More than any other recent event, the Year 2000 problem (better known as the Y2K bug) established the public awareness of the temporal and calendrical contingencies of computer systems. This talk revisits the Y2K bug to see what lessons can be drawn from this (non) event. Using archival research conducted at the Charles Babbage Institute, this talk undertakes an analysis of the Year 2000 Problem and the large-scale practices of technological repair and management that addressed it.
By recovering the organized response to the perceived threat of the Y2K bug, this project treats the crisis as one of the greatest, public-facing attempts to educate and train individuals and organizations to manage the unforeseen and potentially devastating effects old code can have on contemporary computerized infrastructures.
Dylan Mulvin is a Postdoctoral Researcher at Microsoft Research New England and a member of the Social Media Collective. He joined the collective after completing his PhD at McGill University. Dylan is a historian of technology, media, and computing whose work investigates the design and maintenance of new technologies. He examines how engineers, scientists, technicians, and bureaucrats make decisions about how to develop shared understandings of the world.
He has published on the history of video technology, television, and standards, and his work appears in Television & New Media, The Journal of Visual Culture, and The International Journal of Communication. He is co-editor, with Jonathan Sterne, of a special section of the IJOC on temperature and media studies. At MSRNE he is working on a history of the Year 2000 Problem, better known as the Y2K bug. This history attempts to recuperate the Y2K bug as a major repair event, an often overlooked milestone in public computer pedagogy, and one of the greatest recent efforts to train individuals, community groups, and policy makers in the management of precarious technological systems. A second project considers the history of light mitigation technologies—blue-blocking glasses and “night modes” for electronic devices—and the ethics and political implications of accounting for pain and harm in interface design.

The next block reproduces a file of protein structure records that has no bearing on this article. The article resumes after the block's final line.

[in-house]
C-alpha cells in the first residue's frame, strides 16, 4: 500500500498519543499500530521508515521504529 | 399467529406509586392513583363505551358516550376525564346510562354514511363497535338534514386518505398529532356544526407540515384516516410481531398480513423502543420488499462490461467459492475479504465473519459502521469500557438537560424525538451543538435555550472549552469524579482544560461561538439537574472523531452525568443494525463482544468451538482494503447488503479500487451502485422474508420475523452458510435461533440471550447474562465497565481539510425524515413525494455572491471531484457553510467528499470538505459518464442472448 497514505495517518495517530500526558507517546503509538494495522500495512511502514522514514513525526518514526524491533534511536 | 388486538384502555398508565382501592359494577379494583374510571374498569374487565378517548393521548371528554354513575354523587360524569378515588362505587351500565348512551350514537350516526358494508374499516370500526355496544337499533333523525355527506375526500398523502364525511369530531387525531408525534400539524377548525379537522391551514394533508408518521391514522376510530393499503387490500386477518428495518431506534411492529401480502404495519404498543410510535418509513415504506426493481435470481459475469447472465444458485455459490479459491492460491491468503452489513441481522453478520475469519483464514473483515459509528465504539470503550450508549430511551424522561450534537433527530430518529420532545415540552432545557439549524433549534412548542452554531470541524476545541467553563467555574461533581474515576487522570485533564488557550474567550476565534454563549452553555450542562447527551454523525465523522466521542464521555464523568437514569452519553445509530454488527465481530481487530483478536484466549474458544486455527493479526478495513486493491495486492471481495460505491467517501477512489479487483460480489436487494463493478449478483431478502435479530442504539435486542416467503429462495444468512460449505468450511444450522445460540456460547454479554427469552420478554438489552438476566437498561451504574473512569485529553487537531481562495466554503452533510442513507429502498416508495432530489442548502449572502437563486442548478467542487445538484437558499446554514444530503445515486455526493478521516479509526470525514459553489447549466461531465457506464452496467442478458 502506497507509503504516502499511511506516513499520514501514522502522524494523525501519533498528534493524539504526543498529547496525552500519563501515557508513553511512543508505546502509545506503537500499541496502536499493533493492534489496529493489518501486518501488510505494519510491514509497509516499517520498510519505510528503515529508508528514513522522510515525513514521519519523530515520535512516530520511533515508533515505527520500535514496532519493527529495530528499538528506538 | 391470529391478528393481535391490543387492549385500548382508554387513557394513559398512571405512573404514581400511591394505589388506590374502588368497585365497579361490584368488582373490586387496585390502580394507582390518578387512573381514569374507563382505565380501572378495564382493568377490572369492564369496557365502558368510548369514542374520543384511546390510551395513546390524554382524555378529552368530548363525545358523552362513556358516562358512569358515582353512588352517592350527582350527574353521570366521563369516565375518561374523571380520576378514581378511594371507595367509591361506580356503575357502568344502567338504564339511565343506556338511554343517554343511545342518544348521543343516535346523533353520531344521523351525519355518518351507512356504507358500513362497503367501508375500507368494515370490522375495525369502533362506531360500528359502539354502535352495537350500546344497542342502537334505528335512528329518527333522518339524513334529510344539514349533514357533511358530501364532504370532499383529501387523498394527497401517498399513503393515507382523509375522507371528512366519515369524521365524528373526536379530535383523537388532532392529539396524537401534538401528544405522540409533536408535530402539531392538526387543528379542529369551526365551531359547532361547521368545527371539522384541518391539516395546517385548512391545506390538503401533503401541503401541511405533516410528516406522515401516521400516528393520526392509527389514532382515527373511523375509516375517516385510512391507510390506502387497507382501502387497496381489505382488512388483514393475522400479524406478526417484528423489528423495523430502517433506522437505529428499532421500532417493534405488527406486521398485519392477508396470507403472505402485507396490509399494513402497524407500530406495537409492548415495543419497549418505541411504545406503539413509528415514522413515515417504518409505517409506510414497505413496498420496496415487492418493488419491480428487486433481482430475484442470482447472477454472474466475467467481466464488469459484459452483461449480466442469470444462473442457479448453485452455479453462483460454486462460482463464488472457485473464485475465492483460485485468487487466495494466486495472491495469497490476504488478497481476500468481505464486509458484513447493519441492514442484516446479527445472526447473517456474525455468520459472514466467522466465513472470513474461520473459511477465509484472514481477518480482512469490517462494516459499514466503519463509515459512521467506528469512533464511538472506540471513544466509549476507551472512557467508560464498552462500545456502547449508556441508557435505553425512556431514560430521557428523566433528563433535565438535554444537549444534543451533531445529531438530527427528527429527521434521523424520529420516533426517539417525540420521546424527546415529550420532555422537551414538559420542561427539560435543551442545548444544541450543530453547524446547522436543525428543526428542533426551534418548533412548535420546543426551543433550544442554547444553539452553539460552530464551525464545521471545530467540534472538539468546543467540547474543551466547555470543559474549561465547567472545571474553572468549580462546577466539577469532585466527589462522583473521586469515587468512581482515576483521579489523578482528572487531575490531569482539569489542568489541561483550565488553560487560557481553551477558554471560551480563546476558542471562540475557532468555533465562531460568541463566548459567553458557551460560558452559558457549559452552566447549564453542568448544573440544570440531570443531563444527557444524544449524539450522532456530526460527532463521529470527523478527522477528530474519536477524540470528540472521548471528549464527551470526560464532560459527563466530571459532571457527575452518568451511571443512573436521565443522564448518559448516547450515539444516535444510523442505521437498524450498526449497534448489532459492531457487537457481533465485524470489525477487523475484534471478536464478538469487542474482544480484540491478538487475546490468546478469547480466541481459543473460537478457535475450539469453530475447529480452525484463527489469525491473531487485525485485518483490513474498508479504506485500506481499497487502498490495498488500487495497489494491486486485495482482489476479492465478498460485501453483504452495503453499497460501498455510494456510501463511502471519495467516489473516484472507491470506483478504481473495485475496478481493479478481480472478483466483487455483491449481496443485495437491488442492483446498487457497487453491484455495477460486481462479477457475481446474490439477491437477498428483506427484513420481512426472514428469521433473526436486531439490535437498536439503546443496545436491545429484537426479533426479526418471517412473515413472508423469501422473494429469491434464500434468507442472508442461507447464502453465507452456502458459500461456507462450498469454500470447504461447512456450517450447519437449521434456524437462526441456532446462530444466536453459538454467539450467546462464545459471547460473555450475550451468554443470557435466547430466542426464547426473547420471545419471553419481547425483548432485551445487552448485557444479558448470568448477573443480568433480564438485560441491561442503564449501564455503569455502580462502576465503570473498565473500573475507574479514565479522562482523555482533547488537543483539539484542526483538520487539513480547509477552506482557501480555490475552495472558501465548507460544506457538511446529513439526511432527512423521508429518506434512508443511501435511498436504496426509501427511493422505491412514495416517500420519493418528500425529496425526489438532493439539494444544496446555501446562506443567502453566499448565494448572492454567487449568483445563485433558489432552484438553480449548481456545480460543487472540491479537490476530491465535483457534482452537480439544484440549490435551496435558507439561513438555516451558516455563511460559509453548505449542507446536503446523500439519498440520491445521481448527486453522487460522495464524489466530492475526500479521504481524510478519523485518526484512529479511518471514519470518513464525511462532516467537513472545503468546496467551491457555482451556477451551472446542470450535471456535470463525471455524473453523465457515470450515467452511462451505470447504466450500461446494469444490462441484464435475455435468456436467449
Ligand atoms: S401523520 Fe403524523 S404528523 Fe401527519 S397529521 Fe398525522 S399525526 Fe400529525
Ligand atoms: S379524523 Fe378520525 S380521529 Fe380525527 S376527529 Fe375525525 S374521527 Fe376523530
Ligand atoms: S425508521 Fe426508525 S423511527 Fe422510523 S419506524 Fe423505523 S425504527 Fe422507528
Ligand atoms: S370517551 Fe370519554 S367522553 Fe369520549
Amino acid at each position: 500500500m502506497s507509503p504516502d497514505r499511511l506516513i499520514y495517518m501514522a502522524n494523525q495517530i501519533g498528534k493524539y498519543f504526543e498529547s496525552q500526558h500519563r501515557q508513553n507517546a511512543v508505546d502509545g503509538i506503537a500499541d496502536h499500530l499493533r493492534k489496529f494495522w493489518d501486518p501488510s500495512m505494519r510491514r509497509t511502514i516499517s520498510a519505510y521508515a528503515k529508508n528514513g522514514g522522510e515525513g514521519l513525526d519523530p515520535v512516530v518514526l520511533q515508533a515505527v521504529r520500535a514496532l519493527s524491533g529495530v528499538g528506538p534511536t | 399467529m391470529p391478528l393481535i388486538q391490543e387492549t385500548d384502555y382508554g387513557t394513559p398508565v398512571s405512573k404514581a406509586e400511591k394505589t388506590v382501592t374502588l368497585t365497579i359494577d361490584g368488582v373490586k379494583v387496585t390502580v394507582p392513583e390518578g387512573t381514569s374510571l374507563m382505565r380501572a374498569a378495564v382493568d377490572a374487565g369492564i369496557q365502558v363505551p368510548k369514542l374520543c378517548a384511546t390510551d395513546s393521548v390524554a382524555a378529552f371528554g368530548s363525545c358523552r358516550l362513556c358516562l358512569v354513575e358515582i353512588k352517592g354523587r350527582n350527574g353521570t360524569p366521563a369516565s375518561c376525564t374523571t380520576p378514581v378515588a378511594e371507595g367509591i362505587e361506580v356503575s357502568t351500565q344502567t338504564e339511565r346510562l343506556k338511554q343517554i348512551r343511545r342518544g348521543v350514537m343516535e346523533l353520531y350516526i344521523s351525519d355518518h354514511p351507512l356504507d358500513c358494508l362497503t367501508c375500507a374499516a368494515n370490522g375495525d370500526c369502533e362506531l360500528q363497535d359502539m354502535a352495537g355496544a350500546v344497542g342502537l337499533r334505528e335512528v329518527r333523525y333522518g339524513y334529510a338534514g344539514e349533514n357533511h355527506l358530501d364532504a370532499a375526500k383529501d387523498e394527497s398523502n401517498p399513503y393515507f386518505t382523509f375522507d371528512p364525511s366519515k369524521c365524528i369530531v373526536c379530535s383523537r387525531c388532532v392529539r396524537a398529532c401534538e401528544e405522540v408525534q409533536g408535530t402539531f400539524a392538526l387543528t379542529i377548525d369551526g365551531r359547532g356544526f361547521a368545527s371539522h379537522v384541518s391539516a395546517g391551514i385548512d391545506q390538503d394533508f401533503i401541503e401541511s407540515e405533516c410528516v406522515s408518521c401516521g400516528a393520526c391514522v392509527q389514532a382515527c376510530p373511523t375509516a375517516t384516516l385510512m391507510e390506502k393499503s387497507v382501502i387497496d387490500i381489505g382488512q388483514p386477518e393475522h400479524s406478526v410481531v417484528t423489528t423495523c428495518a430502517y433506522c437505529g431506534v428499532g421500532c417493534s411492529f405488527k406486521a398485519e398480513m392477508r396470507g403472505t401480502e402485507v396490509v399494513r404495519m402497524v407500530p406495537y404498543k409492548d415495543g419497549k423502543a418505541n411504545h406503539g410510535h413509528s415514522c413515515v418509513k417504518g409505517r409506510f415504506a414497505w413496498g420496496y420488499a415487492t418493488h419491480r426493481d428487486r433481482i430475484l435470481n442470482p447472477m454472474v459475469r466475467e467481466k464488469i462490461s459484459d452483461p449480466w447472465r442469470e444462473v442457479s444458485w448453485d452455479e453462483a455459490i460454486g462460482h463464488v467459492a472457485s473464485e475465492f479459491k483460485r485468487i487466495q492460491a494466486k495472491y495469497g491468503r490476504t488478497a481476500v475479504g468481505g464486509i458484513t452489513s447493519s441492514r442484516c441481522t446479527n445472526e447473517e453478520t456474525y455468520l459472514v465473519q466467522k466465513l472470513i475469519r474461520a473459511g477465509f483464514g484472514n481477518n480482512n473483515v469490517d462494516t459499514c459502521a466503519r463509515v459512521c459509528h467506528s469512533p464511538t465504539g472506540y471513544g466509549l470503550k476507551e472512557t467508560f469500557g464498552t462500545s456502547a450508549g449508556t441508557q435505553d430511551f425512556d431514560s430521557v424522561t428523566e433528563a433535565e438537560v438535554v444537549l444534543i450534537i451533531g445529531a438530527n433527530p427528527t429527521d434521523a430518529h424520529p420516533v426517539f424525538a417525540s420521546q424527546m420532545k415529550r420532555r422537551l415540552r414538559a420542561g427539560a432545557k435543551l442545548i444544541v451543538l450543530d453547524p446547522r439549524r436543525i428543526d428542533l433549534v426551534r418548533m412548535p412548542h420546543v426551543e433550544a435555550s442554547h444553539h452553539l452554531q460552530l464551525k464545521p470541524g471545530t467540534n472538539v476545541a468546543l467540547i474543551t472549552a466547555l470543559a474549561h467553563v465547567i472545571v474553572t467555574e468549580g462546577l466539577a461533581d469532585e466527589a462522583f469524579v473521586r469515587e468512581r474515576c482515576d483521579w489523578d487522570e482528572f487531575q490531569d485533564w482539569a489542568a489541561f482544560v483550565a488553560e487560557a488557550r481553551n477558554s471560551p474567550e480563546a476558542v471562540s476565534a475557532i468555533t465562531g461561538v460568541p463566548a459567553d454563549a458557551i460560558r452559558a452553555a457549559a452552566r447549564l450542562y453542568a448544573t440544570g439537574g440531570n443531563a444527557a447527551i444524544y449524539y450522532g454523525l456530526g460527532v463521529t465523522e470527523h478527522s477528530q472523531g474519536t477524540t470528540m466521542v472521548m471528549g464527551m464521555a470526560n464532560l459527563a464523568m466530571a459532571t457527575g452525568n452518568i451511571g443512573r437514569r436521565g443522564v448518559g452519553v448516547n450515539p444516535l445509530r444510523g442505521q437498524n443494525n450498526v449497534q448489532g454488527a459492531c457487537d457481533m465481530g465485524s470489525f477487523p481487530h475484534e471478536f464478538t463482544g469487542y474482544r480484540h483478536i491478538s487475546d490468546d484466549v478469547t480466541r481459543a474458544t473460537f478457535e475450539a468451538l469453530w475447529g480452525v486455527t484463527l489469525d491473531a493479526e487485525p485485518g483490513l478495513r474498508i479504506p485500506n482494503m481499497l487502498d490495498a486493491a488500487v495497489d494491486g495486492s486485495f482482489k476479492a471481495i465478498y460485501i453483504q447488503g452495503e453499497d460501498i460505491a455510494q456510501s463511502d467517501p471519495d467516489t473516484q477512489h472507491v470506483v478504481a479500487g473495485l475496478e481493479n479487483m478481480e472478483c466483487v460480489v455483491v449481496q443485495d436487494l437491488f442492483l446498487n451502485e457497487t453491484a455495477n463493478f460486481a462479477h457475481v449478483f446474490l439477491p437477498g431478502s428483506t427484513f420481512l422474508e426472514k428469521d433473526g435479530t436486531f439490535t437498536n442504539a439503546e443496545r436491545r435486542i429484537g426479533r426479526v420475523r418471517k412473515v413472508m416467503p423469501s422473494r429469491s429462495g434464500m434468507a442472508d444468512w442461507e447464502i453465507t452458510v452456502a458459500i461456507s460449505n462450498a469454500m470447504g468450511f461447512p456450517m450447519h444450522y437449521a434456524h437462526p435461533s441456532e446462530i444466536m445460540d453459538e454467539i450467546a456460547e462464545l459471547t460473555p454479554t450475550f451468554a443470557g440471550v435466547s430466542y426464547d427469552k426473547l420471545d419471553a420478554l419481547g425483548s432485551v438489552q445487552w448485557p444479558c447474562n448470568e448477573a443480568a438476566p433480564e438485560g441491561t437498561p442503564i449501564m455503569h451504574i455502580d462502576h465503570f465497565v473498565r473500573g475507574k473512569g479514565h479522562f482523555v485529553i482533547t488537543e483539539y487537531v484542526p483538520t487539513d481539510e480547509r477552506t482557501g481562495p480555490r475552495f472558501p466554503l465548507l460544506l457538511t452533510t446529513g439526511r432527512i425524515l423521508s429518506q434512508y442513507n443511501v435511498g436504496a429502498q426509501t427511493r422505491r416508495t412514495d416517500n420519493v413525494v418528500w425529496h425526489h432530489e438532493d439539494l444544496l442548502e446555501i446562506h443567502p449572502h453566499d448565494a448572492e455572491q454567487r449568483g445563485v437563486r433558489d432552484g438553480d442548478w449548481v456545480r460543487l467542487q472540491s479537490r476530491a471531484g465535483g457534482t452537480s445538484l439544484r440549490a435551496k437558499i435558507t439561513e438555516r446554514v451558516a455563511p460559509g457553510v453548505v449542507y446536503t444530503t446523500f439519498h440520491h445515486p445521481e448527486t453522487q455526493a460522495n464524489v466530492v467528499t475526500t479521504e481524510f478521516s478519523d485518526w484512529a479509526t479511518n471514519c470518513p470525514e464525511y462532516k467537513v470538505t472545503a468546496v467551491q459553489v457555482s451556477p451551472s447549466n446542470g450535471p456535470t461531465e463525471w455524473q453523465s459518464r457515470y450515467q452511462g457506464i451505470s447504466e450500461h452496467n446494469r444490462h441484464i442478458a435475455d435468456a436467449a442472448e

Dylan’s research program combines methods from media studies, the history of technology, and infrastructure studies to show how technologies are made to appear seamless. His work shows how large-scale systems are built on decisions about micro-scale materials and protocols by drawing on archival methods to reveal how those who make new technologies model the world in usable ways. Infrastructures and standards shape what can be said and what can be represented and these systems are built on assumptions about the kinds of worlds we want to represent. To uncover these assumptions, this research studies the backstage negotiations that are necessary to make arbitrary decisions appear objective.